LETTERS: Maintain law and order

A report that cadres of Akhil Tarai Mukti Morcha, an underground outfit, led by Jayakrishna Goit, has fatally shot a police official at Jhauraha Chok of Nargho VDC of Saptari district on Monday evening is an indication that security personnel are not safe in the Tarai-Madhes. I would like to opine that the government must identify those outlawed outfits who have resorted to armed violence in the name of safeguarding the rights of the Madhesi people. A line must be drawn clearly between the peaceful agitation and armed action. Those who resort to arms and violence must be dealt with as per the law as the new constitution has guaranteed to permit all the people to raise their voices in a peaceful manner. On the other hand, the security personnel must be given more legal teeth to deal with the armed outfits that pose threats to society and national interest. The security personnel who themselves are not safe and secure cannot protect life and property of the ordinary people and maintain law and order.

Karuna Ratna Yami, Kathmandu

PM’s visit

Apropos of the news story “PM Oli likely to visit India before China” (THT, Jan. 3, Page 2). We all have heard news about the telephonic conversation between PM Oli and PM Modi. Both the prime ministers were keen to share their views on the current situation in Nepal. If we go through in our relationship with India things have always not remained cordial because of wrong perception from the southern neighbour. We need to sort out the problems seen in the bilateral relations through diplomatic channels. India should stop interfering in our internal matters and Nepal should also address India’s genuine security concerns which Nepal has always done. PM Oli should not embark on a visit to India unless the latter lifts the unofficial blockade imposed on Nepal after the promulgation of the new constitution.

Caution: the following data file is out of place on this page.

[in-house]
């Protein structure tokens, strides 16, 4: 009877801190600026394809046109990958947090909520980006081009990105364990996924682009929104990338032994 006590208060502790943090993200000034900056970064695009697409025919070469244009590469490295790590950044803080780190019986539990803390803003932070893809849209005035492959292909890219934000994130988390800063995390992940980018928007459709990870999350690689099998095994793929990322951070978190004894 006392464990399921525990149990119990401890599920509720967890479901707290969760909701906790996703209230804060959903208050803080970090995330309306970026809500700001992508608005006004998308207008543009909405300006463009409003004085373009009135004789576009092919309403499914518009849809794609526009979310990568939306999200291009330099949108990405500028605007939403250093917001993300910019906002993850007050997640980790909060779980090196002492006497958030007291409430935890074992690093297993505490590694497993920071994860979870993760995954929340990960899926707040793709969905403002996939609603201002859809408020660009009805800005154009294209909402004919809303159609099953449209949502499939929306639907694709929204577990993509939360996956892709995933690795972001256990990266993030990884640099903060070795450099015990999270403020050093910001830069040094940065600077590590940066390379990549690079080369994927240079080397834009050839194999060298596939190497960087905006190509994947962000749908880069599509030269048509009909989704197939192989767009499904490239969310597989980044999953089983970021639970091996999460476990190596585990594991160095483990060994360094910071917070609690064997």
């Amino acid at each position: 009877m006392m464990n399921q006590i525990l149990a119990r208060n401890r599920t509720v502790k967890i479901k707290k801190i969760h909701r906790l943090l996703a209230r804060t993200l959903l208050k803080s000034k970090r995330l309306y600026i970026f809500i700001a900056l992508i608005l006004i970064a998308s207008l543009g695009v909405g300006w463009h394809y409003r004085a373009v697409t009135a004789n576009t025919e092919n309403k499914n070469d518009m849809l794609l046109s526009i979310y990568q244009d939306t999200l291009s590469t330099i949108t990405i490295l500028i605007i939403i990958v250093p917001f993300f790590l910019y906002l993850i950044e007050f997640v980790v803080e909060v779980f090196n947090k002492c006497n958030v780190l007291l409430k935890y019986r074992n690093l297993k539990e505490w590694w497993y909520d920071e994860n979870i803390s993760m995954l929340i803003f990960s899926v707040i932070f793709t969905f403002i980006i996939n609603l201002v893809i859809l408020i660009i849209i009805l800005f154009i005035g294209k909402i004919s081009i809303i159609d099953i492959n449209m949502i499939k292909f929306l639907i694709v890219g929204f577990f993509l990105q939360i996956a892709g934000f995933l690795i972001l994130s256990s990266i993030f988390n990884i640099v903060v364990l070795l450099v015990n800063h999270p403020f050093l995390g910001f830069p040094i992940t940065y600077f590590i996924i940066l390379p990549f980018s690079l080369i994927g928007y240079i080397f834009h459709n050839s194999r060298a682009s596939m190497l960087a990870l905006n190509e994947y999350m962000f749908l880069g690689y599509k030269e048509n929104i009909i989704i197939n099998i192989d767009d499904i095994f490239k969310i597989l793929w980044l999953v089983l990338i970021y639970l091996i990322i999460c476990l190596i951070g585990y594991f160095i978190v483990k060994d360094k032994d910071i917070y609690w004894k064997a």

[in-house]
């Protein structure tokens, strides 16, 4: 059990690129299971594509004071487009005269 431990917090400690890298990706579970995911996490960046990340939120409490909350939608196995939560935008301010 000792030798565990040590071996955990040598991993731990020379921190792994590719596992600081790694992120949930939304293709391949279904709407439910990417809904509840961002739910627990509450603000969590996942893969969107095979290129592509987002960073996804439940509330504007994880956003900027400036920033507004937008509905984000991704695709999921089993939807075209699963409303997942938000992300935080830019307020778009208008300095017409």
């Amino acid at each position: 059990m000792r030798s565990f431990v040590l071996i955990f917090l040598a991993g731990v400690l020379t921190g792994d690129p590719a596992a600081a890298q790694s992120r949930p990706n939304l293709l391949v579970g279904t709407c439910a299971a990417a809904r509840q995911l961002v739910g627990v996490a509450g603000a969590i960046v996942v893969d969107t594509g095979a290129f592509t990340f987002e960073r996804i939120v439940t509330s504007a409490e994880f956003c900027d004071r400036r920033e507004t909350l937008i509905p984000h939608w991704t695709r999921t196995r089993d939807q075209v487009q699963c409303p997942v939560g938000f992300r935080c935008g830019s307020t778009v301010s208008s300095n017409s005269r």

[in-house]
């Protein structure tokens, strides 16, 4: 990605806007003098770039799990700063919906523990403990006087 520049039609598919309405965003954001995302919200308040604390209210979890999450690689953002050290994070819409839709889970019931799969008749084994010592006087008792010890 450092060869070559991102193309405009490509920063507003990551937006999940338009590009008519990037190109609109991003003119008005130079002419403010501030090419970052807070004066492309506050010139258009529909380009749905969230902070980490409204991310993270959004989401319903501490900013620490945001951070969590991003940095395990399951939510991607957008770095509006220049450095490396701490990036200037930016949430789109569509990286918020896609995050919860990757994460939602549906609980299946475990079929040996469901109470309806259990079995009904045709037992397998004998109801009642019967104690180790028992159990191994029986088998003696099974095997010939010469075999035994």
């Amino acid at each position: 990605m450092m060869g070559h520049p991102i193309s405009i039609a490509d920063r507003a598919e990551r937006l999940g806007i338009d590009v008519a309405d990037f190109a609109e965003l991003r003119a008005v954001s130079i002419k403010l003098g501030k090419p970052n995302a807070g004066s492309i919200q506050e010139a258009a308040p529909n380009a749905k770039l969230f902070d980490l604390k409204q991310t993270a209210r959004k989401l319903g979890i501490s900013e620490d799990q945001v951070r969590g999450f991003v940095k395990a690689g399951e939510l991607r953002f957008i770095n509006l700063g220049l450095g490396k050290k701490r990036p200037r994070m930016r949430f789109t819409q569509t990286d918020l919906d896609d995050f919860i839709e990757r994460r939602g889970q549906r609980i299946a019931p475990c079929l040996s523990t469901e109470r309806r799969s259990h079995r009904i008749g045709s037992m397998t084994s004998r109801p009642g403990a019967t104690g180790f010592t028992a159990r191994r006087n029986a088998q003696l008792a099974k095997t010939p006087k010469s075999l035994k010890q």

Saroj Wagle, Kathmandu

Experts’ team

The ongoing Tarai agitation which has also made its impact be felt in Kathmandu doesn’t look like it will end in a matter of a day or two as the agitating parties have not accepted the constitutional amendment proposal tabled in Parliament.

Although the present government of Nepal needs to bring all the Madhesi parties into mainstream politics, the probability for this to happen looks almost impossible unless the major parties agree to revise the boundaries issues. The major parties have proposed revising the boundary issue within three months, but the agitating parties want it to be resolved right now. The boundary issue cannot be resolved all of a sudden as it is a very sensitive issue and if any parts of the proposed Pradeshes are altered people of other parts of the country may resort to agitation and things will become further complicated.

Pratik Shrestha, Kathmandu